You are probably reading this because you have seen the “draw no bet” betting market in a Sportsbook or an article somewhere and you are wondering what exactly it means. We will gladly explain to you everything you need to know about the betting market, like where it's used and what does it mean. We will also give you some examples, so you can understand them better.
Draw No Bet Explained
Draw no bet sounds complicated if you have no idea what it means but the truth is that it's straightforward. The betting market is becoming quite popular among bettors who prefer not to take risks when betting. Draw no bet allows you to wager either on the “home” or “away” outcome on three-way markets.
You are probably asking yourself what happens to the third possible outcome, well the “draw” possibility is scratched out. This means that if a draw or also called “tie” occurs, your stake will be returned in full. When placing these types of bets, you shouldn't expect great odds. It will most likely have lowered odds because of the type of betting market and because it has less risk for customers. That is why usually betting markets like draw no bet and double chance have worse odds than match winner or correct score, for example.
Keep in mind that not all bookies offer this betting option for the different sports, mainly because sports like Basketball and Tennis can't end in a draw (because more time is added or a unique rule is put in place, like the tiebreaker in Tennis), so this leaves the betting option only for select sports, like football. Some bookies might offer the draw no bet market option for the first and second half of matches, besides the full-time match market. We will give you a couple of examples across different sports below.
Sports That Feature Draw No Bet Market
Bookies aren't able to offer draw no bet wagering on all sports because not all sports end in a tie. The most popular examples of sports which can end in a draw/tie are Cricket and Football. Sports that can end in a tie/draw and where the betting market can be applied are:
- American football (rarely)
- Australian rules
- Ice hockey
- Horse Racing
- Other Racing Sports
Keep in mind that some of these sports have specific rules in place so that the match isn't too long, as the tiebreaker rule in Tennis. This mostly ensures that the match won't end in a tie, and that's why you don't see the “draw no bet” market selection on Tennis or Sumo (where matches are usually rescheduled, forfeited, or more breaks are added if a draw occurs).
Examples of Draw No Bet Wagers and Outcomes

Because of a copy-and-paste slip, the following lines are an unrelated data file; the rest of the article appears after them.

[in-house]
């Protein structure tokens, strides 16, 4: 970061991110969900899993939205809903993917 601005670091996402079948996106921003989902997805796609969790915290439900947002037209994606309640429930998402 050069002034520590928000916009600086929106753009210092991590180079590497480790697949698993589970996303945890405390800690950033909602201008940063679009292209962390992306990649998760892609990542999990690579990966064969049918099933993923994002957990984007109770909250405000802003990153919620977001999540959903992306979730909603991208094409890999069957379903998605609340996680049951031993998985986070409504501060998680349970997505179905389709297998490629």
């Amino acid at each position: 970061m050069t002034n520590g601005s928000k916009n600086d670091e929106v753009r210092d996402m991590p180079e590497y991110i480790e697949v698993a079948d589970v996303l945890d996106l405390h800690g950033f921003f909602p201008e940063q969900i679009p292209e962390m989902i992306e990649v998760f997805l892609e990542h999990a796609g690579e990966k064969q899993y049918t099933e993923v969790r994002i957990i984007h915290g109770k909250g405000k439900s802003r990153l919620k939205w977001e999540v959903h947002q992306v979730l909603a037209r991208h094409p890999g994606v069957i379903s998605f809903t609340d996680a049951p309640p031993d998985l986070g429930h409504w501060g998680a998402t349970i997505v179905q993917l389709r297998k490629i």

Let's say that you want to bet on a match between Tottenham Hotspur and Southampton. The odds for each of the two outcomes of this hypothetical match are listed below:
- Southampton – 21/20 (2.05)
- Tottenham Hotspur – 7/10 (1.70)
If we were talking about the match-winner betting market, the odds would look something like this:
- Southampton – 21/10 (3.10)
- Tottenham Hotspur – 29/20 (2.45)
Because the “draw” outcome is taken away, the odds are lowered, so it's fair.
Let's say that on the “draw no bet” betting market we listed above you bet £20 that the Spurs will win the match. If they do win, you stand to win £21 and the total payout you will receive will be £41. If the match ends in a draw, you will receive the full amount (£20) of your stake back and it would be as if you didn't place the bet in the first place. If Southampton wins the match, you will lose the £20 you bet on the event.
Similar Betting Markets
There are similar betting markets you can try if a bookmaker doesn't provide the “draw no bet” market. One example of that is the “double chance” market because it still gives you the same percent security as the “draw no bet” market. When placing a double chance bet you back two out of the three outcomes in three-way markets, for example:
- Home and draw
- Home and away
- Away and draw
The odds on this type of market wouldn't be as good as the match betting market, but if you prefer to place low-risk bets, then this is perfect for you.
Another similar or some might even say the same betting market is a variation of an Asian Handicap. Only Asian Handicaps with a 0 handicap are the same as the “draw no bet” market selection. If the match would end in a draw, you will get your stake back.
Frequently Asked Questions Regarding Draw No Bet
What do I do if the bookie doesn't offer to draw any bet?
You can either request the betting market if the bookmaker offers the “request a bet” feature, or you can create the same outcome by dividing your stake by the decimal odds for a draw. Place the amount you got from the calculation on the event to end in a draw and the rest of your stake on your favorite team. This is essentially the same as the “draw no bet” market.
Can I combine the draw no bet market into a multiple bet or an accumulator?
Yes, you can.
Will the whole accumulator be voided if there is a draw no bet selection and the match ends in a draw?
No, your accumulator bet shouldn't be voided. This depends on the bookmaker you are betting with, some might decide to void the whole wager, while others might void only the draw no bet selection and leave the rest of the wager.
The draw no bet is a popular betting market, especially when it comes to football betting and many people enjoy placing these types of bets as singles or combine them in accumulators because of the lower risk involved. By now, you should already know what this bet stands for and you can start including it in your selections because who can resist low-risk wagers?